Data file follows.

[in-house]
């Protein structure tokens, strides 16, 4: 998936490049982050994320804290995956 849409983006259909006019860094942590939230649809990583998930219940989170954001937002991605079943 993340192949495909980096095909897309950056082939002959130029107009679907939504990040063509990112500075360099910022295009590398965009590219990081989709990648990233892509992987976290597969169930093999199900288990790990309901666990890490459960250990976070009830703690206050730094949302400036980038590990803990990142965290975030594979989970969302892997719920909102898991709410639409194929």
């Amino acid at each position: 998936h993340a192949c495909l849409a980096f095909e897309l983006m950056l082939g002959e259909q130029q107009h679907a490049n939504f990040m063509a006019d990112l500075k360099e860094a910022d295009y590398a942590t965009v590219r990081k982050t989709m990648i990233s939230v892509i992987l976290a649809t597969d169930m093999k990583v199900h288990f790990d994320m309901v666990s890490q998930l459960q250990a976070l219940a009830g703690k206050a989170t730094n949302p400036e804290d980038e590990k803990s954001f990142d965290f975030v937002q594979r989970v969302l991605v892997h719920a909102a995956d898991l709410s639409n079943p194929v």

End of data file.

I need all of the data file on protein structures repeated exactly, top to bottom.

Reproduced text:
[in-house]
């Protein structure tokens, strides 16, 4: 998936490049982050994320804290995956 849409983006259909006019860094942590939230649809990583998930219940989170954001937002991605079943 993340192949495909980096095909897309950056082939002959130029107009679907939504990040063509990112500075360099910022295009590398965009590219990081989709990648990233892509992987976290597969169930093999199900288990790990309901666990890490459960250990976070009830703690206050730094949302400036980038590990803990990142965290975030594979989970969302892997719920909102898991709410639409194929």
């Amino acid at each position: 998936h993340a192949c495909l849409a980096f095909e897309l983006m950056l082939g002959e259909q130029q107009h679907a490049n939504f990040m063509a006019d990112l500075k360099e860094a910022d295009y590398a942590t965009v590219r990081k982050t989709m990648i990233s939230v892509i992987l976290a649809t597969d169930m093999k990583v199900h288990f790990d994320m309901v666990s890490q998930l459960q250990a976070l219940a009830g703690k206050a989170t730094n949302p400036e804290d980038e590990k803990s954001f990142d965290f975030v937002q594979r989970v969302l991605v892997h719920a909102a995956d898991l709410s639409n079943p194929v």